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Impeachment news roundup: Oct. 14
Members to get more inside information from administration officials on Trump and his circle’s dealings with Ukraine

Fiona Hill, President Donald Trump’s former Russia adviser, arrives at the Capitol Monday to testify in the House's impeachment inquiry. (Bill Clark/CQ Roll Call)

House committees will hear from more administration insiders this week on details of the delay of an aid deal to Ukraine as they continue their impeachment investigation into President Donald Trump.

Fiona Hill, Trump’s former Russia specialist on the National Security Council, is expected to testify Monday to members of the House Intelligence, Foreign Affairs and Oversight committees, who are looking for details of Trump’s dealings with Ukraine and those of others connected to the president.

McAleenan out at Homeland Security, Trump says
Trump to name new acting secretary next week

Acting Secretary of Homeland Security Kevin McAleenan testifies during an appropriations hearing on Tuesday, April 30, 2019. (Photo By Bill Clark/CQ Roll Call)

Acting Homeland Security Secretary Kevin McAleenan is leaving his job, President Donald Trump announced on Twitter.

“We have worked well together with Border Crossings being way down. Kevin now, after many years in Government, wants to spend more time with his family and go to the private sector,” Trump wrote.

Federal judge rules Trump border wall declaration unlawful
Diversion of military funds violates fiscal 2018 omnibus spending law

UNITED STATES - AUGUST 20: A section of the border wall stretches through the Rio Grande Valley sector of the Texas border on Aug. 20, 2019. (Photo by Jinitzail Hernández/CQ Roll Call)

A federal judge ruled Friday that President Donald Trump’s emergency declaration to divert military funding to a southern border wall is unlawful.

In a 33-page ruling, U.S. District Judge David Briones said Trump’s effort to divert more than $6 billion that Congress provided for military projects violates the fiscal 2019 omnibus spending law. 

Photos of the Week: Not really recess week
The week of Oct. 11 as captured by Roll Call’s photojournalists

Alison Malone, right, and Marco Ruiz dance while waiting in line to enter the Supreme Court on first day of the new session of the court on Monday. (Bill Clark/CQ Roll Call)

'There was a lot of blood coming out,' witness says after stabbing near Capitol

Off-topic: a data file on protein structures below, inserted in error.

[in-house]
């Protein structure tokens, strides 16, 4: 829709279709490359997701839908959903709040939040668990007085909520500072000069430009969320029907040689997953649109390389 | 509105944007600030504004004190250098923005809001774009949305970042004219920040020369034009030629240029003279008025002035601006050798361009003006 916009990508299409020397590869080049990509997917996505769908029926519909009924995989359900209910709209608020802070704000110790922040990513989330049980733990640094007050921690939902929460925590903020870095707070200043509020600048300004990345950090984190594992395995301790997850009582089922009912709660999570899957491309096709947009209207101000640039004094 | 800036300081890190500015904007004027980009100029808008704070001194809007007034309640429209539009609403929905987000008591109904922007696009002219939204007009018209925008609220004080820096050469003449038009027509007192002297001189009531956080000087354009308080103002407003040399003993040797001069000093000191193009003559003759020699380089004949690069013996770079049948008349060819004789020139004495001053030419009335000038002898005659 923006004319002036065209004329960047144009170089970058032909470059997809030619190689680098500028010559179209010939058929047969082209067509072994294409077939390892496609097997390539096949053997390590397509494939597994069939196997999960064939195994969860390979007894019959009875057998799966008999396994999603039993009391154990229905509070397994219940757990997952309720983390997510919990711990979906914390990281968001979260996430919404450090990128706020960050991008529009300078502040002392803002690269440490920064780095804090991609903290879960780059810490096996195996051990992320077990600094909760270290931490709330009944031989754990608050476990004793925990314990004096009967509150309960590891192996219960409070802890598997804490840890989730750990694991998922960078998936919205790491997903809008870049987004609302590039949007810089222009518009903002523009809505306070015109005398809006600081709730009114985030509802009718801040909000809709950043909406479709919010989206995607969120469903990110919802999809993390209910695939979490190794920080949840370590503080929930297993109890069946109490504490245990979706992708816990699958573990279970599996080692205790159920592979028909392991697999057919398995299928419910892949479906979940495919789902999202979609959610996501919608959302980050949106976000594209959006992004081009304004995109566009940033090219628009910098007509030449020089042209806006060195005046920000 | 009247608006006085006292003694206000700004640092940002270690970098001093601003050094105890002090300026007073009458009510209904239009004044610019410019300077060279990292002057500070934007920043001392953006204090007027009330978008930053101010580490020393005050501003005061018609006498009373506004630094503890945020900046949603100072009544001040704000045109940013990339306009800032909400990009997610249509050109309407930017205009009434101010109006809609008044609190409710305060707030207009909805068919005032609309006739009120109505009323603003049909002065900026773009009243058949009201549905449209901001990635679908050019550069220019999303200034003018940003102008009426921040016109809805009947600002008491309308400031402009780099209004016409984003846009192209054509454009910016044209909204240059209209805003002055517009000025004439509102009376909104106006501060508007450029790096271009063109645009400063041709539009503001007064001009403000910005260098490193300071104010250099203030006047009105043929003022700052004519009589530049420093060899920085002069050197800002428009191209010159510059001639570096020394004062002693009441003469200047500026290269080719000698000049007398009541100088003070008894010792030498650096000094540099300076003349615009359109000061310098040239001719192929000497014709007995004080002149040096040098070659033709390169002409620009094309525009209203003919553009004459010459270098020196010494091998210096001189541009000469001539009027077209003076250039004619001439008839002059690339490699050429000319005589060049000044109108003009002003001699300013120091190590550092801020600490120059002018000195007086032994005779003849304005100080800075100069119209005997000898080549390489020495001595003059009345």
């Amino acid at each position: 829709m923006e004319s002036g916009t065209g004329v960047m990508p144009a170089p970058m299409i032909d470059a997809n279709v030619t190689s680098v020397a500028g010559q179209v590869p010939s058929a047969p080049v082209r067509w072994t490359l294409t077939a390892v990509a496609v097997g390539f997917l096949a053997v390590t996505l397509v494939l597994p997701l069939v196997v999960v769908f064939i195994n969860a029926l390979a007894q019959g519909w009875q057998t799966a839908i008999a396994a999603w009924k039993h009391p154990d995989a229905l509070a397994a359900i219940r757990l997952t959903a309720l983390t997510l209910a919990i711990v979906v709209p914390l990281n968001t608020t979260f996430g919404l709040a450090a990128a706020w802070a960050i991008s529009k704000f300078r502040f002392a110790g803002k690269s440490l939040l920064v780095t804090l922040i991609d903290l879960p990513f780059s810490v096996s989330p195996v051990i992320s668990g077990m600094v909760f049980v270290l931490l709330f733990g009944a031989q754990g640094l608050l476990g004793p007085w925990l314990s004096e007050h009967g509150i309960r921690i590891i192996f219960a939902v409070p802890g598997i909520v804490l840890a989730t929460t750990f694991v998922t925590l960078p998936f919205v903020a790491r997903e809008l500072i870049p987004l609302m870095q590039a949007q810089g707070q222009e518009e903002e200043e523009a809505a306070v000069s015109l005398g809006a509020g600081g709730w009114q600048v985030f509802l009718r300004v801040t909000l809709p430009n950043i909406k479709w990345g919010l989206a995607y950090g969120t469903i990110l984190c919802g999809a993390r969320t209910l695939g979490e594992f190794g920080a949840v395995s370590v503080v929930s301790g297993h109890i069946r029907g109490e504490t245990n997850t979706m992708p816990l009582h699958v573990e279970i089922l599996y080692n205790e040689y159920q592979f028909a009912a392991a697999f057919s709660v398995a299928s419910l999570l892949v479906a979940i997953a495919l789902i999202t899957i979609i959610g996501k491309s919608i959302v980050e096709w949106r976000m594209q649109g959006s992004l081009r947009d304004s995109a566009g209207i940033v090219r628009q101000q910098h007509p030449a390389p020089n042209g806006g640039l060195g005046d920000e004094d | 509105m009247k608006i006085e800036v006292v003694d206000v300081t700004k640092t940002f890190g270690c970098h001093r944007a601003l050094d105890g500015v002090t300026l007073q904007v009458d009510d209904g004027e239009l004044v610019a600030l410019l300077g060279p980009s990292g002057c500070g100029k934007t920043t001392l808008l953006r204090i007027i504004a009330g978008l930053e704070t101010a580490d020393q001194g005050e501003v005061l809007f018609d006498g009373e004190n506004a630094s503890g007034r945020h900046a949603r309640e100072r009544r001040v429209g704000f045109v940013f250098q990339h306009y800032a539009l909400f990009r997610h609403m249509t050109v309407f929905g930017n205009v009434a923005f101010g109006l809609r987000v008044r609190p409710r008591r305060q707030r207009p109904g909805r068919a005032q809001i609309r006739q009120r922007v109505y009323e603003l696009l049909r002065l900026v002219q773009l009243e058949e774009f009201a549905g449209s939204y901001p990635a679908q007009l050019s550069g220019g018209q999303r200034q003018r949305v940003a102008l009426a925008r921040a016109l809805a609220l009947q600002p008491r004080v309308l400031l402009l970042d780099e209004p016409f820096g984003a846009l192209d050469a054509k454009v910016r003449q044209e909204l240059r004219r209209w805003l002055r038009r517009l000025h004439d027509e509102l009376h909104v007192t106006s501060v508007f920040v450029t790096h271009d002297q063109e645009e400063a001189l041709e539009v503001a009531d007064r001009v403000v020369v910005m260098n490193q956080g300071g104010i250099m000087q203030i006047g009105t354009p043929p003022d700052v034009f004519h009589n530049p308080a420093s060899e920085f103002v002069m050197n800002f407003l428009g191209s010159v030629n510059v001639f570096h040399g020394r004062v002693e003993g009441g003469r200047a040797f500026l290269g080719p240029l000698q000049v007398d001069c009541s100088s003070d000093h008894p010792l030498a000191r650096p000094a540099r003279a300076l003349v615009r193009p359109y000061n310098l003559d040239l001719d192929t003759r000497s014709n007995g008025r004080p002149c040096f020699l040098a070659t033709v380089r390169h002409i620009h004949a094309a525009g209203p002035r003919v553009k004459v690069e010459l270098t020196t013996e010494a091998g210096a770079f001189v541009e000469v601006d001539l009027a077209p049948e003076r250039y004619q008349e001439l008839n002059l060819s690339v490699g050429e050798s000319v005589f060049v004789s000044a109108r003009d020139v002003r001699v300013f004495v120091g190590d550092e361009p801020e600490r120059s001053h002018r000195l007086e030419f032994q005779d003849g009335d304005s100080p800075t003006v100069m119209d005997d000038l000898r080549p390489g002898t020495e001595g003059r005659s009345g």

A police officer talks on his cell phone at the scene of a stabbing Friday afternoon at the Capitol South Metro station. (Bill Clark/CQ Roll Call)

Trump announces 'substantial' trade deal with China - but it's weeks from being final
U.S. won't raise some existing tariffs to 30 percent, Mnuchin says

A container ship sits docked at the Port of Oakland on May 13, 2019, in Oakland, California. Chinese and U.S. officials, after trading tariffs and barbs for months, are again negotiating toward a potential trade pact. (Photo by Justin Sullivan/Getty Images)

President Donald Trump on Friday announced his administration has reached a “substantial” trade pact with China that includes some backing off of tariffs, but he signaled work remains to finalize the elusive pact.

The Trump administration has agreed to keep existing tariffs on billions of dollars in Chinese-made goods at current levels rather than raising them to 30 percent, as Trump had threatened to when talks previously stalled.

Schumer says Democrats will force votes on climate policy

Senate Minority Leader Charles E. Schumer, D-N.Y., says Democrats will use the Congressional Review Act to force votes on priority issues like climate change. (Bill Clark/CQ Roll Call file photo)

Senate Democrats aim to force a floor vote on a Trump administration proposal to limit greenhouse gas emissions, which replaced a significantly more stringent Obama-era regulation, according to Minority Leader Charles E. Schumer, D-N.Y.

The caucus will trigger a vote on the plan as part of a series of roll call votes that Democrats in the chamber plan to highlight bills and issues that they say Republicans, led by Majority Leader Mitch McConnell, R-Ky., are ignoring, Schumer said Thursday.

Campus Notebook: Lawmakers to Prague, staff to Fargo, plus million-dollar trades
Lawmaker travel, stock trades, ethics complaints and other updates

(Bill Clark/CQ Roll Call file photo)

Campus notebook this week highlights where a former top law enforcement official went after he retired from the Capitol Police, international travel by members, domestic travel of staffers and substantial stock trades.

White House warns Turkey it might ‘shut down’ its economy over Kurdish strikes
Trump to sign order giving himself ‘very significant authorities’ to impose stiff sanctions

President Donald Trump welcomes Turkish President Recep Tayyip Erdogan of Turkey outside the West Wing of the White House in 2017. (Alex Wong/Getty Images file photo)

Treasury Steven Mnuchin announced Friday that President Donald Trump has given himself broad new sanctions powers to slap “primary and secondary sanctions” on senior Turkish officials over that government’s military strikes in Syria, which were enabled by the U.S. pullback of its own troops.

Mnuchin described the powers, which Trump will codify later Friday via an executive order, as “very significant authorities.” The EO will not, however, put new sanctions in place.

Watch: Four indicted on campaign finance charges

Geoffrey Berman, U.S. Attorney for the Southern District of New York, arrives for a press conference in New York on Thursday. Lev Parnas and Igor Fruman, associates of President Trump's personal lawyer Rudy Giuliani, were arrested on campaign finance charges. (Drew Angerer/Getty Images)